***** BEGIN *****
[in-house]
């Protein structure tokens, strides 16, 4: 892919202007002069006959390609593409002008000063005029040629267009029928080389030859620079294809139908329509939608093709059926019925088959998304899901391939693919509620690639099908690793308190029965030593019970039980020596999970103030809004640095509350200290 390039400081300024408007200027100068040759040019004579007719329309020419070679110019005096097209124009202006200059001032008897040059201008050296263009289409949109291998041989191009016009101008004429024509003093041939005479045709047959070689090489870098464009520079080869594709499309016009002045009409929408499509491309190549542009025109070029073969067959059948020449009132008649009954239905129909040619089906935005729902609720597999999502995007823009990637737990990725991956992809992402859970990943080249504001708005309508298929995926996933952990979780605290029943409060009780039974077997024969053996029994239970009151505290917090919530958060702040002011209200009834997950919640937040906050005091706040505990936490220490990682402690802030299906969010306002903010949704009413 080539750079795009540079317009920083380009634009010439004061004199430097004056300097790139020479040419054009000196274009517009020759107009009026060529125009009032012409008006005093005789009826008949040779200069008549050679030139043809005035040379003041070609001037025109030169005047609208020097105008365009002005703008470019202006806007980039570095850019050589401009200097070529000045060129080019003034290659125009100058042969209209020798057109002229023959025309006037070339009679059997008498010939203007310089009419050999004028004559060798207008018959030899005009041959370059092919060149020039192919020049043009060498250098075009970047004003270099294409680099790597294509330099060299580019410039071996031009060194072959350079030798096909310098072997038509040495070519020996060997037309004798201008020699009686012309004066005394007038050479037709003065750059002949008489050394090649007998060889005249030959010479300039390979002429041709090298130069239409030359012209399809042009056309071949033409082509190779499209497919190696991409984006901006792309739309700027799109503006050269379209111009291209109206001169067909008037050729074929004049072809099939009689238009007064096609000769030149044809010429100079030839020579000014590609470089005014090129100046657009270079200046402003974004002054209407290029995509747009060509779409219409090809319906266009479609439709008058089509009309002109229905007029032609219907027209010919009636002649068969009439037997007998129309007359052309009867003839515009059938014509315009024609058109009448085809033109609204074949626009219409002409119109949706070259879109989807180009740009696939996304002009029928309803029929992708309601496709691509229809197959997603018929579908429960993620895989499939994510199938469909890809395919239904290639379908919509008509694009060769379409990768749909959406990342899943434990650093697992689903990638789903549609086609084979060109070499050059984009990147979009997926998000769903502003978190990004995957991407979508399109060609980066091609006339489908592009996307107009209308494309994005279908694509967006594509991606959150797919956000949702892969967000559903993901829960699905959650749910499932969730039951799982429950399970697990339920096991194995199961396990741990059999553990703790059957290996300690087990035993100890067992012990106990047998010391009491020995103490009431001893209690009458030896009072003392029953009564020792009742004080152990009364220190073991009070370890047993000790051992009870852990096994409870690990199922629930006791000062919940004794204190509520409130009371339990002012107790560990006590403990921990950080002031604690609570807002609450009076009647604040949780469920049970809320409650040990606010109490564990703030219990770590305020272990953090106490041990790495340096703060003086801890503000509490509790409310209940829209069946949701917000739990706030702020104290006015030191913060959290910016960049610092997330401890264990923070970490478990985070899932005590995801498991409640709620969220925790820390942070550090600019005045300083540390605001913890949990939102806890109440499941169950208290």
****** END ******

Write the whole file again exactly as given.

[in-house]
């Protein structure tokens, strides 16, 4: 892919202007002069006959390609593409002008000063005029040629267009029928080389030859620079294809139908329509939608093709059926019925088959998304899901391939693919509620690639099908690793308190029965030593019970039980020596999970103030809004640095509350200290 390039400081300024408007200027100068040759040019004579007719329309020419070679110019005096097209124009202006200059001032008897040059201008050296263009289409949109291998041989191009016009101008004429024509003093041939005479045709047959070689090489870098464009520079080869594709499309016009002045009409929408499509491309190549542009025109070029073969067959059948020449009132008649009954239905129909040619089906935005729902609720597999999502995007823009990637737990990725991956992809992402859970990943080249504001708005309508298929995926996933952990979780605290029943409060009780039974077997024969053996029994239970009151505290917090919530958060702040002011209200009834997950919640937040906050005091706040505990936490220490990682402690802030299906969010306002903010949704009413 080539750079795009540079317009920083380009634009010439004061004199430097004056300097790139020479040419054009000196274009517009020759107009009026060529125009009032012409008006005093005789009826008949040779200069008549050679030139043809005035040379003041070609001037025109030169005047609208020097105008365009002005703008470019202006806007980039570095850019050589401009200097070529000045060129080019003034290659125009100058042969209209020798057109002229023959025309006037070339009679059997008498010939203007310089009419050999004028004559060798207008018959030899005009041959370059092919060149020039192919020049043009060498250098075009970047004003270099294409680099790597294509330099060299580019410039071996031009060194072959350079030798096909310098072997038509040495070519020996060997037309004798201008020699009686012309004066005394007038050479037709003065750059002949008489050394090649007998060889005249030959010479300039390979002429041709090298130069239409030359012209399809042009056309071949033409082509190779499209497919190696991409984006901006792309739309700027799109503006050269379209111009291209109206001169067909008037050729074929004049072809099939009689238009007064096609000769030149044809010429100079030839020579000014590609470089005014090129100046657009270079200046402003974004002054209407290029995509747009060509779409219409090809319906266009479609439709008058089509009309002109229905007029032609219907027209010919009636002649068969009439037997007998129309007359052309009867003839515009059938014509315009024609058109009448085809033109609204074949626009219409002409119109949706070259879109989807180009740009696939996304002009029928309803029929992708309601496709691509229809197959997603018929579908429960993620895989499939994510199938469909890809395919239904290639379908919509008509694009060769379409990768749909959406990342899943434990650093697992689903990638789903549609086609084979060109070499050059984009990147979009997926998000769903502003978190990004995957991407979508399109060609980066091609006339489908592009996307107009209308494309994005279908694509967006594509991606959150797919956000949702892969967000559903993901829960699905959650749910499932969730039951799982429950399970697990339920096991194995199961396990741990059999553990703790059957290996300690087990035993100890067992012990106990047998010391009491020995103490009431001893209690009458030896009072003392029953009564020792009742004080152990009364220190073991009070370890047993000790051992009870852990096994409870690990199922629930006791000062919940004794204190509520409130009371339990002012107790560990006590403990921990950080002031604690609570807002609450009076009647604040949780469920049970809320409650040990606010109490564990703030219990770590305020272990953090106490041990790495340096703060003086801890503000509490509790409310209940829209069946949701917000739990706030702020104290006015030191913060959290910016960049610092997330401890264990923070970490478990985070899932005590995801498991409640709620969220925790820390942070550090600019005045300083540390605001913890949990939102806890109440499941169950208290």